Brand and Evely told me the tracker has been helpful to them in brainstorming story ideas and coverage priorities. For example, Mayor Eric Adams claimed that a recent increase in the population of Department of Homeless Services shelters was due to an “unprecedented increase” in migrant asylum seekers sent to New York from Texas and arizona. But Brand was skeptical. The City Limits tracker showed a steady increase in the shelter population of around four thousand people since the start of the year – when a pandemic-era moratorium on evictions ended in New York, which, homeless advocates said caused the rise – and that much of it has been in family shelters. “The data you choose to present speaks volumes,” Brand said. “It also involves what you are trying to hide or obscure.” To get a more definitive answer on how many migrants have recently entered the shelter system, Brand filed a freedom of information request for the last known addresses of shelter residents — data he knows the city has. .

City Limits, which was founded by housing activists in 1976, has seven full-time staff. The New York City government employs hundreds of thousands of people. There is no practical reason why the media would be able to produce a more useful and comprehensive shelter census than the city. In 2018, then-Brooklyn City Council member Stephen Levin proposed a bill that would have changed the city’s shelter reporting to better reflect numbers collected by all city agencies. Bill de Blasio’s administration pushed back on the measure.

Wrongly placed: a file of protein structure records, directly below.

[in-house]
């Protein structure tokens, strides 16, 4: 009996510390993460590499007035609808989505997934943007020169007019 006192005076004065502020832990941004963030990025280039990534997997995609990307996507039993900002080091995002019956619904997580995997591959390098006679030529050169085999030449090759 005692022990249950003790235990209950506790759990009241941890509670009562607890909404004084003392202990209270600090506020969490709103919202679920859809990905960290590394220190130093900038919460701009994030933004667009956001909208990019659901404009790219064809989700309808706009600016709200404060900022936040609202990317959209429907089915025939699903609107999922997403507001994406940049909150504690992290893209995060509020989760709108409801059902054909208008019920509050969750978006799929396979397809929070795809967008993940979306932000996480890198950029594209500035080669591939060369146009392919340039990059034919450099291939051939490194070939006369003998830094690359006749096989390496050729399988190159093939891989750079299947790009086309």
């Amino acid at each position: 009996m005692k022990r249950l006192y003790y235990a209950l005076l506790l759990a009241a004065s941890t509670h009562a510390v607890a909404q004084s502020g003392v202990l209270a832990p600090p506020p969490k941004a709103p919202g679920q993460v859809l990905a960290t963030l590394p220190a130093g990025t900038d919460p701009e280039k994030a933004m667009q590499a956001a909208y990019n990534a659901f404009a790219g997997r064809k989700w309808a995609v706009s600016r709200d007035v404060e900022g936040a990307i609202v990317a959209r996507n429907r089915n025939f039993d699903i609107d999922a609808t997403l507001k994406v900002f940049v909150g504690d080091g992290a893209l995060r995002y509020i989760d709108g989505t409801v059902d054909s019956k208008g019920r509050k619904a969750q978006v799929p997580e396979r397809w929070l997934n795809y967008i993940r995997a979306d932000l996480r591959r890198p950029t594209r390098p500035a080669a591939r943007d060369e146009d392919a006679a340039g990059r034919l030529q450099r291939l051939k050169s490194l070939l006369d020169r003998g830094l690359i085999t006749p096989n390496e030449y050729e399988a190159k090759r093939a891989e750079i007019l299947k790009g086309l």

Homelessness in New York reached record levels under de Blasio, who saw fighting inequality as his central mission in politics. In 2016, he put Steven Banks, a longtime legal aid attorney and homeless advocate, in charge of the administration’s homelessness policies. (In the 1980s, Banks brought part of the litigation that enshrined a “right to housing” in New York City, which makes the city unique in the United States: anyone who needs a bed must get one.) By the end of de Blasio, the shelter population for single adults had increased more than 60% from eight years earlier, but the city’s family shelter population had declined by about 30%, and census figures of the Department of Homeless Services were down from where they were. when de Blasio took office – decreases that both de Blasio and Banks were proud of. Banks argued at a city council hearing last year that changing homelessness census reporting requirements would obscure those achievements and the decisions that contributed to them. “I think it’s important to consider apples to apples,” Banks said. “You would have to go back in time and adjust all the censuses of all the other administrations.” Levin’s bill did not pass.

New administrations often look at the data with fresh eyes. They also often have new reasons to do so. Adams, who became a transit police officer at a time when his superiors were revolutionizing data reporting in policing with the CompStat program, ran for mayor last year pledging to create a CompStat for other city agencies. He is an avowed enemy of the kind of bureaucratic silos that would keep data from family shelters and domestic violence shelters in separate official reports. Earlier this month, City Council passed a new bill that would revise shelter data reporting requirements by 2024. City Hall told me the Adams administration plans to make changes to the daily census earlier than that, in 2023. In June, Adams released a housing “blueprint” that, among other things, promised to improve homelessness data and metrics by taking into account all shelters in the city, and not just those run by the Department of Homeless Services. “Too often the government has tried to mock these numbers and fail to acknowledge the reality of our homelessness problem,” Jessica Katz, Adams’s top housing official, told a conference. release unveiling the plan.